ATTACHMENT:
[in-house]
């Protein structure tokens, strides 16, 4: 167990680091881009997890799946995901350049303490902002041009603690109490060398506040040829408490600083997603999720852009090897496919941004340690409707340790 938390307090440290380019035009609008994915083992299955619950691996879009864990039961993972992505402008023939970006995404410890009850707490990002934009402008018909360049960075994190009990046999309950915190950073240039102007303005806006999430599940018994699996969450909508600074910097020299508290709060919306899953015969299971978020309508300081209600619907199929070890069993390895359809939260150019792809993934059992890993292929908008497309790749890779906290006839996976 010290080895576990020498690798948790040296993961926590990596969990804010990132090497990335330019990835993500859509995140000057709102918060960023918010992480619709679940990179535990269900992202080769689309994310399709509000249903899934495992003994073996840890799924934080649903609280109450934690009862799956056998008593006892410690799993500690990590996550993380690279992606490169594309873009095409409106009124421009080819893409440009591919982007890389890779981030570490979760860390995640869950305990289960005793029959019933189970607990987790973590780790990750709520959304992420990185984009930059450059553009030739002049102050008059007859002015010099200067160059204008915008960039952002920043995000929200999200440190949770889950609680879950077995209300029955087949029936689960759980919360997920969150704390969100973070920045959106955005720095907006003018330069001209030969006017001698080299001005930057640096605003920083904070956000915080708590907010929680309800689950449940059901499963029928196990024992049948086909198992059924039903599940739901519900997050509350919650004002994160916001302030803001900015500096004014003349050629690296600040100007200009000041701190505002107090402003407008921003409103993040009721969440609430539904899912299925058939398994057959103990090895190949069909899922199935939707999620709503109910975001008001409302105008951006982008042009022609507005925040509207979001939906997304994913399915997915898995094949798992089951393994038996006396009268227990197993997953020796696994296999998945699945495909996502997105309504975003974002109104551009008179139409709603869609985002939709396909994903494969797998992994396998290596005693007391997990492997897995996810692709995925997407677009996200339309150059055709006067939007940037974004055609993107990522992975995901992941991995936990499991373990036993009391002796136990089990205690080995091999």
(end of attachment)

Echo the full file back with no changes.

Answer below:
[in-house]
């Protein structure tokens, strides 16, 4: 167990680091881009997890799946995901350049303490902002041009603690109490060398506040040829408490600083997603999720852009090897496919941004340690409707340790 938390307090440290380019035009609008994915083992299955619950691996879009864990039961993972992505402008023939970006995404410890009850707490990002934009402008018909360049960075994190009990046999309950915190950073240039102007303005806006999430599940018994699996969450909508600074910097020299508290709060919306899953015969299971978020309508300081209600619907199929070890069993390895359809939260150019792809993934059992890993292929908008497309790749890779906290006839996976 010290080895576990020498690798948790040296993961926590990596969990804010990132090497990335330019990835993500859509995140000057709102918060960023918010992480619709679940990179535990269900992202080769689309994310399709509000249903899934495992003994073996840890799924934080649903609280109450934690009862799956056998008593006892410690799993500690990590996550993380690279992606490169594309873009095409409106009124421009080819893409440009591919982007890389890779981030570490979760860390995640869950305990289960005793029959019933189970607990987790973590780790990750709520959304992420990185984009930059450059553009030739002049102050008059007859002015010099200067160059204008915008960039952002920043995000929200999200440190949770889950609680879950077995209300029955087949029936689960759980919360997920969150704390969100973070920045959106955005720095907006003018330069001209030969006017001698080299001005930057640096605003920083904070956000915080708590907010929680309800689950449940059901499963029928196990024992049948086909198992059924039903599940739901519900997050509350919650004002994160916001302030803001900015500096004014003349050629690296600040100007200009000041701190505002107090402003407008921003409103993040009721969440609430539904899912299925058939398994057959103990090895190949069909899922199935939707999620709503109910975001008001409302105008951006982008042009022609507005925040509207979001939906997304994913399915997915898995094949798992089951393994038996006396009268227990197993997953020796696994296999998945699945495909996502997105309504975003974002109104551009008179139409709603869609985002939709396909994903494969797998992994396998290596005693007391997990492997897995996810692709995925997407677009996200339309150059055709006067939007940037974004055609993107990522992975995901992941991995936990499991373990036993009391002796136990089990205690080995091999």